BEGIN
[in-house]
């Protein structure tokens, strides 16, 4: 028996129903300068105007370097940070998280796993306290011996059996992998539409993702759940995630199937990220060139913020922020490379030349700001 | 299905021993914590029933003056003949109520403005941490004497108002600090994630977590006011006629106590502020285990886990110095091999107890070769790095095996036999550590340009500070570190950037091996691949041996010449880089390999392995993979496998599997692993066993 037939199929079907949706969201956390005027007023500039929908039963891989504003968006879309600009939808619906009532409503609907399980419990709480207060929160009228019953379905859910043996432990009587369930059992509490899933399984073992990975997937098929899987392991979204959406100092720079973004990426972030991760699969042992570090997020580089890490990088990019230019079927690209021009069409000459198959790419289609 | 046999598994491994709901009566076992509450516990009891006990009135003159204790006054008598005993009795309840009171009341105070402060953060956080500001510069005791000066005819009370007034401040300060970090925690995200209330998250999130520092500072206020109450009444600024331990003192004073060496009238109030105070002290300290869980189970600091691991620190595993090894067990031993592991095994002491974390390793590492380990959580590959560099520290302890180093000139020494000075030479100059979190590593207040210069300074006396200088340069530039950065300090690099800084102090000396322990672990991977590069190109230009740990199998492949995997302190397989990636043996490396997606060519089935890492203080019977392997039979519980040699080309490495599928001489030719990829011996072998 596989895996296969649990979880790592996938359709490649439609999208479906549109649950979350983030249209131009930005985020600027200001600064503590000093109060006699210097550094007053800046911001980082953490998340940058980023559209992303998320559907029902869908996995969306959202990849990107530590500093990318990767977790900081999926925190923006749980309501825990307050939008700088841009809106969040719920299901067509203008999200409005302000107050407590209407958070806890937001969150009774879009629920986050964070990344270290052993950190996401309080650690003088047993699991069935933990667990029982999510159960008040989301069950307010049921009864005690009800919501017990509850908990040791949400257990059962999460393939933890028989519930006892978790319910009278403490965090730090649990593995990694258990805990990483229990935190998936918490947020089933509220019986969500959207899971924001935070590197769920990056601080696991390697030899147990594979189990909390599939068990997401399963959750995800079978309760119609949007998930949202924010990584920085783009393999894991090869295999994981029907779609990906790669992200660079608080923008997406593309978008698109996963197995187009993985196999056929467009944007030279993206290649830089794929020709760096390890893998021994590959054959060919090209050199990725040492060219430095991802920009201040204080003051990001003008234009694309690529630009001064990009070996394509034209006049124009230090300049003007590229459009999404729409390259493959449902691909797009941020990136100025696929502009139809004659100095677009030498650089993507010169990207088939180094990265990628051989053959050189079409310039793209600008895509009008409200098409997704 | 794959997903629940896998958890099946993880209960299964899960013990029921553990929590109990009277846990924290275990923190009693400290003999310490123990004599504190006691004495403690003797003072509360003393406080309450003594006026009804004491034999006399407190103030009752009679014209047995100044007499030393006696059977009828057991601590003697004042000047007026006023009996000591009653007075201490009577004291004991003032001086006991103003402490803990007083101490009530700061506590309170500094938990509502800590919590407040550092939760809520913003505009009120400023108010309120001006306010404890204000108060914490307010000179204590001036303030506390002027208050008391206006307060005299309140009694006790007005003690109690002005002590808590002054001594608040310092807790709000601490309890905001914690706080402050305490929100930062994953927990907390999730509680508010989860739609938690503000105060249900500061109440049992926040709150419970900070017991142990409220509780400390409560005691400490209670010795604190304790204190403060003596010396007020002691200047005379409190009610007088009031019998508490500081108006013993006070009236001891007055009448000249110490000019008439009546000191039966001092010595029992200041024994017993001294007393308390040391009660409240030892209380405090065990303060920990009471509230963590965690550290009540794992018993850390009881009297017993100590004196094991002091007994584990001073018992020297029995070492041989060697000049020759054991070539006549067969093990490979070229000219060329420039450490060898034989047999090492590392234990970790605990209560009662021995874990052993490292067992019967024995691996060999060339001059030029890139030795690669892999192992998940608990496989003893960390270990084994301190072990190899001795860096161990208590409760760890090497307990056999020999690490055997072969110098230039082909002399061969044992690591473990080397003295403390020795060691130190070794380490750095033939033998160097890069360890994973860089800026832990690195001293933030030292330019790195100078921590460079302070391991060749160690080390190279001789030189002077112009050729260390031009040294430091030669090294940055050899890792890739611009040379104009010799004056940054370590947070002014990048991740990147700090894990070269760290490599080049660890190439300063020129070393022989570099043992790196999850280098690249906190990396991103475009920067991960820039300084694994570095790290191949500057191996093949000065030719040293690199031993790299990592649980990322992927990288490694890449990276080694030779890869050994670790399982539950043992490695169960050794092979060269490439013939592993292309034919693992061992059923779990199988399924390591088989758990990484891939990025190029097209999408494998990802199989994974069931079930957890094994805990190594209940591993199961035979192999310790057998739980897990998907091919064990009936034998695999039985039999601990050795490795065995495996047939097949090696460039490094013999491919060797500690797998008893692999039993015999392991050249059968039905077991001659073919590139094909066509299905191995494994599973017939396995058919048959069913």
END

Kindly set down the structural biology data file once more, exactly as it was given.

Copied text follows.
[in-house]
């Protein structure tokens, strides 16, 4: 028996129903300068105007370097940070998280796993306290011996059996992998539409993702759940995630199937990220060139913020922020490379030349700001 | 299905021993914590029933003056003949109520403005941490004497108002600090994630977590006011006629106590502020285990886990110095091999107890070769790095095996036999550590340009500070570190950037091996691949041996010449880089390999392995993979496998599997692993066993 037939199929079907949706969201956390005027007023500039929908039963891989504003968006879309600009939808619906009532409503609907399980419990709480207060929160009228019953379905859910043996432990009587369930059992509490899933399984073992990975997937098929899987392991979204959406100092720079973004990426972030991760699969042992570090997020580089890490990088990019230019079927690209021009069409000459198959790419289609 | 046999598994491994709901009566076992509450516990009891006990009135003159204790006054008598005993009795309840009171009341105070402060953060956080500001510069005791000066005819009370007034401040300060970090925690995200209330998250999130520092500072206020109450009444600024331990003192004073060496009238109030105070002290300290869980189970600091691991620190595993090894067990031993592991095994002491974390390793590492380990959580590959560099520290302890180093000139020494000075030479100059979190590593207040210069300074006396200088340069530039950065300090690099800084102090000396322990672990991977590069190109230009740990199998492949995997302190397989990636043996490396997606060519089935890492203080019977392997039979519980040699080309490495599928001489030719990829011996072998 596989895996296969649990979880790592996938359709490649439609999208479906549109649950979350983030249209131009930005985020600027200001600064503590000093109060006699210097550094007053800046911001980082953490998340940058980023559209992303998320559907029902869908996995969306959202990849990107530590500093990318990767977790900081999926925190923006749980309501825990307050939008700088841009809106969040719920299901067509203008999200409005302000107050407590209407958070806890937001969150009774879009629920986050964070990344270290052993950190996401309080650690003088047993699991069935933990667990029982999510159960008040989301069950307010049921009864005690009800919501017990509850908990040791949400257990059962999460393939933890028989519930006892978790319910009278403490965090730090649990593995990694258990805990990483229990935190998936918490947020089933509220019986969500959207899971924001935070590197769920990056601080696991390697030899147990594979189990909390599939068990997401399963959750995800079978309760119609949007998930949202924010990584920085783009393999894991090869295999994981029907779609990906790669992200660079608080923008997406593309978008698109996963197995187009993985196999056929467009944007030279993206290649830089794929020709760096390890893998021994590959054959060919090209050199990725040492060219430095991802920009201040204080003051990001003008234009694309690529630009001064990009070996394509034209006049124009230090300049003007590229459009999404729409390259493959449902691909797009941020990136100025696929502009139809004659100095677009030498650089993507010169990207088939180094990265990628051989053959050189079409310039793209600008895509009008409200098409997704 | 794959997903629940896998958890099946993880209960299964899960013990029921553990929590109990009277846990924290275990923190009693400290003999310490123990004599504190006691004495403690003797003072509360003393406080309450003594006026009804004491034999006399407190103030009752009679014209047995100044007499030393006696059977009828057991601590003697004042000047007026006023009996000591009653007075201490009577004291004991003032001086006991103003402490803990007083101490009530700061506590309170500094938990509502800590919590407040550092939760809520913003505009009120400023108010309120001006306010404890204000108060914490307010000179204590001036303030506390002027208050008391206006307060005299309140009694006790007005003690109690002005002590808590002054001594608040310092807790709000601490309890905001914690706080402050305490929100930062994953927990907390999730509680508010989860739609938690503000105060249900500061109440049992926040709150419970900070017991142990409220509780400390409560005691400490209670010795604190304790204190403060003596010396007020002691200047005379409190009610007088009031019998508490500081108006013993006070009236001891007055009448000249110490000019008439009546000191039966001092010595029992200041024994017993001294007393308390040391009660409240030892209380405090065990303060920990009471509230963590965690550290009540794992018993850390009881009297017993100590004196094991002091007994584990001073018992020297029995070492041989060697000049020759054991070539006549067969093990490979070229000219060329420039450490060898034989047999090492590392234990970790605990209560009662021995874990052993490292067992019967024995691996060999060339001059030029890139030795690669892999192992998940608990496989003893960390270990084994301190072990190899001795860096161990208590409760760890090497307990056999020999690490055997072969110098230039082909002399061969044992690591473990080397003295403390020795060691130190070794380490750095033939033998160097890069360890994973860089800026832990690195001293933030030292330019790195100078921590460079302070391991060749160690080390190279001789030189002077112009050729260390031009040294430091030669090294940055050899890792890739611009040379104009010799004056940054370590947070002014990048991740990147700090894990070269760290490599080049660890190439300063020129070393022989570099043992790196999850280098690249906190990396991103475009920067991960820039300084694994570095790290191949500057191996093949000065030719040293690199031993790299990592649980990322992927990288490694890449990276080694030779890869050994670790399982539950043992490695169960050794092979060269490439013939592993292309034919693992061992059923779990199988399924390591088989758990990484891939990025190029097209999408494998990802199989994974069931079930957890094994805990190594209940591993199961035979192999310790057998739980897990998907091919064990009936034998695999039985039999601990050795490795065995495996047939097949090696460039490094013999491919060797500690797998008893692999039993015999392991050249059968039905077991001659073919590139094909066509299905191995494994599973017939396995058919048959069913």